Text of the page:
Shoulder replacement surgery is a serious procedure that requires preparation before it and a lengthy recovery period. 

Some people have the misguided idea that they will be able to get back to their usual activities soon after the surgery. However, depending on the surgery itself and its success, it takes up to six months (sometimes even longer) to fully recover and enjoy the benefits.

The first month is the most important for shoulder replacement recovery, and it's key to follow professional guidelines to avoid complications and ensure the recovery process is smooth. 

Here's what you need to know about shoulder replacement recovery.

Knees take a lot of strain during our lives - they carry us daily for years and support us through various activities and sports. 

That strain can become too much for some people, and they start experiencing knee pain, stiffness, and discomfort with time. 

When non-invasive therapies don't help, the last chance to remedy the situation and restore knee function is knee replacement surgery.

While any invasive procedure can be scary, knee replacement surgery is one of the most common joint replacement surgeries with an excellent recovery rate. 

It's critical to follow certain guidelines to make the recovery process smooth. While stretching and specific exercises will help, some exercises and activities could harm and slow down the process.

Here's what not to do after knee replacement surgery. 

Hip replacement surgery effectively reduces pain, improves mobility and patient's life by allowing them to move freely and resume their usual activities. 

The hip replacements last 15-20 years and are a long-term solution for people who have experienced injury or have severe arthritis.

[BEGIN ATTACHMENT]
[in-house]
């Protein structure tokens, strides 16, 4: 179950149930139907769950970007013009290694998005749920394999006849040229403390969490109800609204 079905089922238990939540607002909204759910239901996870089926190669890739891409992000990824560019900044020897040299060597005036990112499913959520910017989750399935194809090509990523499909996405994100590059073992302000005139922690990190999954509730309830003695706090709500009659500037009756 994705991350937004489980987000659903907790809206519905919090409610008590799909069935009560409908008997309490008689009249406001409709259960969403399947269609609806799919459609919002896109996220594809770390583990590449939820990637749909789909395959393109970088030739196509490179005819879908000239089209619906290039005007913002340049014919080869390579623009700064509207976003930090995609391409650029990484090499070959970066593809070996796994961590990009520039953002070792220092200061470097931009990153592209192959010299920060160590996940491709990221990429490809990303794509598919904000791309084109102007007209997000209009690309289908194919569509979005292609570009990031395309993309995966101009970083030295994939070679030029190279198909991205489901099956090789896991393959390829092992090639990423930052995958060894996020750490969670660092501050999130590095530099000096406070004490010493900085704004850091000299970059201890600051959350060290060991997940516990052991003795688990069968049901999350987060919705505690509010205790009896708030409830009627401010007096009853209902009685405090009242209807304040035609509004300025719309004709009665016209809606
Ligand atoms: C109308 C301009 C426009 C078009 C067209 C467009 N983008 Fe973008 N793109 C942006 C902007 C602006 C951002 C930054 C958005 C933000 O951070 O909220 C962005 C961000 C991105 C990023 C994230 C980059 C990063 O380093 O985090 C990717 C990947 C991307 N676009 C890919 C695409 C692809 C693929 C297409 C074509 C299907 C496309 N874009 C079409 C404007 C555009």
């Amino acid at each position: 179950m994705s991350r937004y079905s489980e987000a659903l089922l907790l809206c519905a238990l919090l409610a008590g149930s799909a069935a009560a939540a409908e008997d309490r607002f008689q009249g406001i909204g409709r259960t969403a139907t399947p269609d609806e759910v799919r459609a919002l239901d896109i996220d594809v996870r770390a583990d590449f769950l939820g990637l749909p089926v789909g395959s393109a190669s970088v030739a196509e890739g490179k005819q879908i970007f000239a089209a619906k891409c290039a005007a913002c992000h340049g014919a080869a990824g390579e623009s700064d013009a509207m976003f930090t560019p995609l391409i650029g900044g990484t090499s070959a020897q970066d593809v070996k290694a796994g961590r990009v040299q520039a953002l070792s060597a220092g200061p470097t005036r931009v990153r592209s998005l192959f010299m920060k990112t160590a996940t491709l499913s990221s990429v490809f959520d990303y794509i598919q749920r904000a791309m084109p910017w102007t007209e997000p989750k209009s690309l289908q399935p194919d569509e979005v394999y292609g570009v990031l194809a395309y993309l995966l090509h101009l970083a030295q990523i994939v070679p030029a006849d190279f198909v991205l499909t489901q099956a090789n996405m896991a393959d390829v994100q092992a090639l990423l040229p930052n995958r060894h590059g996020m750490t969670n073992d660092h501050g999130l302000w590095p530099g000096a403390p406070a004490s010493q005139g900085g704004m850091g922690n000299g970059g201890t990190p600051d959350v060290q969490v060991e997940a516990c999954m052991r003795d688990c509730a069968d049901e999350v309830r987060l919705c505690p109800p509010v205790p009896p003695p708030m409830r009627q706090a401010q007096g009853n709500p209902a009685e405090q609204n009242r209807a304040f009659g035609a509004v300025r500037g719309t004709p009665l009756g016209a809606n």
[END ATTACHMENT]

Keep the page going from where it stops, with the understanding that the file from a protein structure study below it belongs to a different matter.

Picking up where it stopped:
The doctors usually take some time to prescribe a hip replacement surgery, especially when there's a chance that non-invasive therapies might help. Nonetheless, if the surgery is deemed necessary, it's a great way to treat pain and other hip issues. 

It's important to remember, though, that to ensure that the surgery has maximum benefits, to avoid potential injury or issues during recovery, each patient needs to take certain precautions. 

And just as there are some things you should do after the procedure, there are things you shouldn't.

Here's what not to do after hip replacement surgery.

Joint replacement surgery is a treatment for people with chronic joint pain and mobility issues, and it's usually the last option after non-invasive therapies haven't been successful. 

Healthy joints have "articular cartilage" coated with synovial fluid that enables movement. Still, with time, trauma, and various illnesses, the fluid gets reduced, and joint movement becomes painful and stiff.

While any surgery can be intimidating to many people, it can improve a person's life immensely, reduce pain and allow them to go back to living their normal lives.

Depending on each patient's issues, there are various joint replacement surgeries, from knee to hip replacement to shoulder replacement. 

Let's look at all the types of joint replacement surgeries and how they can help.

Hip Impingement

Our hip joints bear most of the bodyweight and allow us to move, run, walk and jump. It generally is a very flexible joint, but it loses the ability to perform these functions because of trauma or repetitive movements. 

This condition is called femoral acetabular impingement (FAI) or hip impingement, causing stiffness, pain, and early hip osteoarthritis.

The pain and stiffness worsen with bending the hip or waist during seemingly simple activities like riding a bike, bending to tie the shoes, or sitting for a long time.

One of the best ways to manage this condition is doing hip impingement exercises. In this article, we'll review the recommended exercises as well as hip impingement exercises to avoid.

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